One problem with these that you’ve probably experienced is encountered when trying to scroll up or down on a page that uses inline popovers. The ads that spring up due to inadvertent mouse rollovers block the text you want to read and sometimes even play distracting sound or video.
Most importantly, inline popovers blur the lines between advertising and content, therefore putting your journalistic integrity in jeopardy. Your readers should be able to expect that the words they’re reading have not been commercially influenced. People who aren’t vetted web surfers may not even consider double-underlined links as somehow separate from your own regularly-underlined hypertext. This could lead readers to feel deceived, thus resulting in decreased ad clicks and, most importantly, decreased readership. Perception of your site could further be hurt by people’s memories of unwanted inline linking being associated with (and abused by) adware/malware.
Yahoo Publisher Network and Adobe Acrobat
YPN, currently (still) in “beta,” offers contextual text ads very similar to those from AdSense. It also, like Pheedo, enables you to include ads in your RSS feeds. YPN is one of the larger ad networks and deserves attention, but the feature that makes it most unique right now is its recently announced integration with Acrobat PDF files. This, of course, allows you to offer good-looking PDF documents without losing ad revenue for content viewed offline.
AdBrite caters more to regular websites than blogs, but is compatible with both. In addition to text, banner, and inline popover ads, AdBrite offers some more unique (though often aggressive) formats including InVideo, BritePic, and full page interstitial ads.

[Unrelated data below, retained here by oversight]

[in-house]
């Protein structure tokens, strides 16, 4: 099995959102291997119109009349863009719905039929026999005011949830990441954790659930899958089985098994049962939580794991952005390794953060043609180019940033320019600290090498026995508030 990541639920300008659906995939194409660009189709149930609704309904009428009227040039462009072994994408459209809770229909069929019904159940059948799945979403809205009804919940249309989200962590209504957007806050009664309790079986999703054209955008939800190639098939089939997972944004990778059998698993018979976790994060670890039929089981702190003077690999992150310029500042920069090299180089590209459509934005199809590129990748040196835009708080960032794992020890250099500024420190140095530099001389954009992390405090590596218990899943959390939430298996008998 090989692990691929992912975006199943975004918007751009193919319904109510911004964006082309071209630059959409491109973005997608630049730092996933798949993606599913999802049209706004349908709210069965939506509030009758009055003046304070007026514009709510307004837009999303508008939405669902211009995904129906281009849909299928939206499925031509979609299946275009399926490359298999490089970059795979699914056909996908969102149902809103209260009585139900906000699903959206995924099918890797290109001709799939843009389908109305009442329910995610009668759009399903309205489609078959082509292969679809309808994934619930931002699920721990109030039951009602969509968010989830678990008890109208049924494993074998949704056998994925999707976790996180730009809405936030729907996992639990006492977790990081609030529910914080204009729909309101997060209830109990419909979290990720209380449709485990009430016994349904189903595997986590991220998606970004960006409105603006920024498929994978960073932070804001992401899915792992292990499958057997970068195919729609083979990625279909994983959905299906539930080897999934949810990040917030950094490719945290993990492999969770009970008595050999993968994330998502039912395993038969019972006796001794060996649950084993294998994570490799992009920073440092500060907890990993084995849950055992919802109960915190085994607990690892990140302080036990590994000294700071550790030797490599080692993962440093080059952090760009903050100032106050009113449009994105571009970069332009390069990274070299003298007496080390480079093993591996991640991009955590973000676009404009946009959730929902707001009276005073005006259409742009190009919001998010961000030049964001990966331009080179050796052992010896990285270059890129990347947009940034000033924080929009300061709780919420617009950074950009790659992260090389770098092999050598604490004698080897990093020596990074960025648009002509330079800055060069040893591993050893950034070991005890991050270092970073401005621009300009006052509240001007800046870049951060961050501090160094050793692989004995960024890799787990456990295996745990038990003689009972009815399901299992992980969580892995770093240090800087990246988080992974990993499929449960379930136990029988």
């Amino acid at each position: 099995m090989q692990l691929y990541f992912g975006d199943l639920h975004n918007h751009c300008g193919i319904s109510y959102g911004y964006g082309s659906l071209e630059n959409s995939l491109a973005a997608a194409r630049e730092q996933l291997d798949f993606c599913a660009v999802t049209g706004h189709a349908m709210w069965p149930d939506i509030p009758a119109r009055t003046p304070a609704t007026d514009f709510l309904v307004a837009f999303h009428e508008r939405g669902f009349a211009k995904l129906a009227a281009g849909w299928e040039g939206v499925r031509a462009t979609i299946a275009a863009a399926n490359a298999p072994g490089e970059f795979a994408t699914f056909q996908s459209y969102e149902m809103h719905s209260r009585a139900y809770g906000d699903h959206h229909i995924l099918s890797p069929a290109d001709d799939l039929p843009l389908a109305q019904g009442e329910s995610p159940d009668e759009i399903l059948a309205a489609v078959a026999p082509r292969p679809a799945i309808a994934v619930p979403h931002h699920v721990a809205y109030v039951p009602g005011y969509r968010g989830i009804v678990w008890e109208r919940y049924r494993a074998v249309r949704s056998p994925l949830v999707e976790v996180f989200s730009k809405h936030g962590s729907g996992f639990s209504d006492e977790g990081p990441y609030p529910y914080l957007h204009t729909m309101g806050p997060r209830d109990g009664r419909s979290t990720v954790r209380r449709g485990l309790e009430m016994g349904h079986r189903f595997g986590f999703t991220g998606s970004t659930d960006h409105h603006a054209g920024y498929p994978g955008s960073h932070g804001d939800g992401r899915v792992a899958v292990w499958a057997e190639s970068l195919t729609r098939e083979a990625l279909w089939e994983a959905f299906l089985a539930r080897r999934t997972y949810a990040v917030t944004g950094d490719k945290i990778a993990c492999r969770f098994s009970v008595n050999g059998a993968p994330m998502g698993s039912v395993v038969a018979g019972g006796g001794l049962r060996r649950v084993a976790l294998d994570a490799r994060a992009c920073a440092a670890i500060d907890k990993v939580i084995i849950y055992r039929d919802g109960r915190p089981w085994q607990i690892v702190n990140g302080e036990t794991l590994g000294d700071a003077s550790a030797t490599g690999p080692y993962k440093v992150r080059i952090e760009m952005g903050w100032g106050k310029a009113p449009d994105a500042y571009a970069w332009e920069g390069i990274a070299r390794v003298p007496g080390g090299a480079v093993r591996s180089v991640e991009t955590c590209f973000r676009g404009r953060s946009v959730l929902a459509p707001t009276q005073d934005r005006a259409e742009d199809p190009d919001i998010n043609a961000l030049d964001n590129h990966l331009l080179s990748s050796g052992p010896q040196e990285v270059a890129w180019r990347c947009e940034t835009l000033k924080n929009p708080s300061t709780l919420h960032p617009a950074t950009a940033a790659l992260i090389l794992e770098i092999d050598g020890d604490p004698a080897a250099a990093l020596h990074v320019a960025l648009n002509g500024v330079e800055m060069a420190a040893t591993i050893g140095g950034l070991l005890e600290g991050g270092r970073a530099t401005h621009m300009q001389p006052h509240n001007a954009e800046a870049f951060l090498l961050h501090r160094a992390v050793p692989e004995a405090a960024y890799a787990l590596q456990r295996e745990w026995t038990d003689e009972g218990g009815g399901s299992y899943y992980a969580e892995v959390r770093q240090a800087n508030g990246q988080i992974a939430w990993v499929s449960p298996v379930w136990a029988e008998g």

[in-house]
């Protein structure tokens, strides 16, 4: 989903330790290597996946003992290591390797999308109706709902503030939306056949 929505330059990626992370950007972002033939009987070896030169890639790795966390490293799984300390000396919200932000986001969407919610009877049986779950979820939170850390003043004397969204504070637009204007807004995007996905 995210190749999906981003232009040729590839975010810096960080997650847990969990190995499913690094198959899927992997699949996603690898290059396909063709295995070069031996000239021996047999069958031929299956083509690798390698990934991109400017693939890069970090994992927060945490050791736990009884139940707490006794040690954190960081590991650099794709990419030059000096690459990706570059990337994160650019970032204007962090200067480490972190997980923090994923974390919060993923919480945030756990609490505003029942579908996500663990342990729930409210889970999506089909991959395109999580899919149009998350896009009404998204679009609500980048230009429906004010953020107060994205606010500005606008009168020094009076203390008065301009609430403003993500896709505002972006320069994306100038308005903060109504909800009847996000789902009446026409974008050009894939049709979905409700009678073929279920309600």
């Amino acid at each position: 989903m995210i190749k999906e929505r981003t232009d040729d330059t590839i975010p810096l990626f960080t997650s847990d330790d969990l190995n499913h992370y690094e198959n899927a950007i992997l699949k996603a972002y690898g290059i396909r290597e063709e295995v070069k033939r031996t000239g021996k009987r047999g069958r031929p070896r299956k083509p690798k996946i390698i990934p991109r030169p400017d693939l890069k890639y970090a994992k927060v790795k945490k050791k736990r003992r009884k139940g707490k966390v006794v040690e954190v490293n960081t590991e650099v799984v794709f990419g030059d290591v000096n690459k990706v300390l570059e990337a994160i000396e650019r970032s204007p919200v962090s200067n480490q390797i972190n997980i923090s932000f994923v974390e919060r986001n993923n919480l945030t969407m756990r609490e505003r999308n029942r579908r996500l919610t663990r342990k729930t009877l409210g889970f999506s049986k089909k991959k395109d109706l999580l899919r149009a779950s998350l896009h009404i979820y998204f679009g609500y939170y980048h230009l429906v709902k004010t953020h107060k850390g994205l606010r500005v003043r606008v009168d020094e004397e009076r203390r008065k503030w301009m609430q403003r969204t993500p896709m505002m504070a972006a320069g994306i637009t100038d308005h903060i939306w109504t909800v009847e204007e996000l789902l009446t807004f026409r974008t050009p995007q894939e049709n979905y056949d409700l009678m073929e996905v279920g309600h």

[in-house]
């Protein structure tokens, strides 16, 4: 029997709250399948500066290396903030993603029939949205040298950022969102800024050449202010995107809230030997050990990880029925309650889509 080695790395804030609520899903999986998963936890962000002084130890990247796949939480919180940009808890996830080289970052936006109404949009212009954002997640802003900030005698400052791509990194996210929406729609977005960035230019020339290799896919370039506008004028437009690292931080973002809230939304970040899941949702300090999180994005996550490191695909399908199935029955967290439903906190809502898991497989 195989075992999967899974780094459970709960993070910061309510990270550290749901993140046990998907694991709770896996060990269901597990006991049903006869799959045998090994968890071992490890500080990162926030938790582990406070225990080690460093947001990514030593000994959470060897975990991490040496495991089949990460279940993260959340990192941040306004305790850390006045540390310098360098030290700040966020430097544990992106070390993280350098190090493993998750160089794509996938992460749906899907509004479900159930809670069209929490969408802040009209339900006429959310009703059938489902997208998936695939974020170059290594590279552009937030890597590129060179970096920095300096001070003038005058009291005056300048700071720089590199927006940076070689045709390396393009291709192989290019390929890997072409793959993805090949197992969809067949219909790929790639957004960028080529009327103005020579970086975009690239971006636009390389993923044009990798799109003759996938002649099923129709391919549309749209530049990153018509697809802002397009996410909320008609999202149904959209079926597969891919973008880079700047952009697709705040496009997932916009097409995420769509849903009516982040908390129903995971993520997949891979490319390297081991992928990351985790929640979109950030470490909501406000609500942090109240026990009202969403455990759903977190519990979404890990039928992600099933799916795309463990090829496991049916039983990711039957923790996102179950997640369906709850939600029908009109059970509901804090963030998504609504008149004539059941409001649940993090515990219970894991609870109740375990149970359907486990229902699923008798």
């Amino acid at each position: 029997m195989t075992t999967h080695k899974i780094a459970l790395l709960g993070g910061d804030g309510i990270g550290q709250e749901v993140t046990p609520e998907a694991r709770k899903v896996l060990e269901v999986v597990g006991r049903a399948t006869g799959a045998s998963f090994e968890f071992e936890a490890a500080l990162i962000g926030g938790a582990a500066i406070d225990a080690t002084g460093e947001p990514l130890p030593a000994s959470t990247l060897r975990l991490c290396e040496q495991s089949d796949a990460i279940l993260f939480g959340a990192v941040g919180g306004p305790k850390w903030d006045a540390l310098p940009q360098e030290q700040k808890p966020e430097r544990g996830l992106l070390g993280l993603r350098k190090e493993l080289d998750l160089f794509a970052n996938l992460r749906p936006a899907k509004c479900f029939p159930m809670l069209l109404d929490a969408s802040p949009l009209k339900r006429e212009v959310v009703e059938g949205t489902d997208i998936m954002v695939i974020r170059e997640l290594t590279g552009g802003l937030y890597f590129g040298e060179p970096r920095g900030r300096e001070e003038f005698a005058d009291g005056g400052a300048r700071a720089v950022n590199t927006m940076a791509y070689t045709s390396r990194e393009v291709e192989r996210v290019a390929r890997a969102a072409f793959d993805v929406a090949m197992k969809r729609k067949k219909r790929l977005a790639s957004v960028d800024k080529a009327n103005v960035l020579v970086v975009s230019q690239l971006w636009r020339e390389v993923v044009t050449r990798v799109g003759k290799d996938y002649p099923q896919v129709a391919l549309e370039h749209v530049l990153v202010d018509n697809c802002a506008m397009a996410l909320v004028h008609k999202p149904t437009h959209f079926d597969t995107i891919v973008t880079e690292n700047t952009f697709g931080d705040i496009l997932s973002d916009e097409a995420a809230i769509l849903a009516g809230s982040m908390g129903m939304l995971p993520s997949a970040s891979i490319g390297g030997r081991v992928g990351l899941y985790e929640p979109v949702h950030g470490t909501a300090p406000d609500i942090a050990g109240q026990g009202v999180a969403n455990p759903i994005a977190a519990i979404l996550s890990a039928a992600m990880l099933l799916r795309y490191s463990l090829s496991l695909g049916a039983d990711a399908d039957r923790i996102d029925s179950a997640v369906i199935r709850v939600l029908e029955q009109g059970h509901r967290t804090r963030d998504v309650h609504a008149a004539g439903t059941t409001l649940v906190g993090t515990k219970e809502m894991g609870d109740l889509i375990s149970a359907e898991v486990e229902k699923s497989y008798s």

InVideo and BritePic are services that place ads on the top of your displayed media files. Additionally, a menu is accessible on the bottom of each that allows for social media features. For example, the “share” button acts much like that found on YouTube videos. When someone displays the video on another web site, it links back to your page and all clicks on advertisements displayed are credited to you regardless of where it is posted.
Interstitial ads—or “intermissions” as AdBrite calls them—are full-page URL hijacks that display an ad from another site before redirecting back to your site. You have probably seen this type of ad in use on many popular sites like the New York Times or The Internet Movie Database. Typically it will work such that when a user attempts to access your web site (or clicks a link on your web page to another section of the site), a full-page advertisement takes over their browser with a small-print link to “skip this ad” or “continue to [your site’s name]” before the content they asked for appears. These ads are considered intrusive enough that many pop-up blockers have incorporated tools to filter them out and automatically jump to your destination page.
AdBrite doesn’t supply you with ads from a database, but rather facilitates transactions between you and advertisers. You tell them where on your page ads will go and, generally, how much you want for that real estate. Advertisers can then browse the different options and may choose your space for text or banner ads depending on which you are accepting. In most instances, the rates are determined by auction. Advertisers bid on your space and you are paid one cent more than the second highest bid. They also provide you with a “your ad here” image that gives potential advertisers a link right on your web site through which they can buy ad space.
You set the rates for all ads. Generally, the more intrusive the ad, the more it pays you. Accordingly, interstitial ads allow you to earn the most revenue. Bidding for interstitial ad space starts at one cent per view, as compared to banner ads, for which the bidding starts at ten cents per thousand displayed.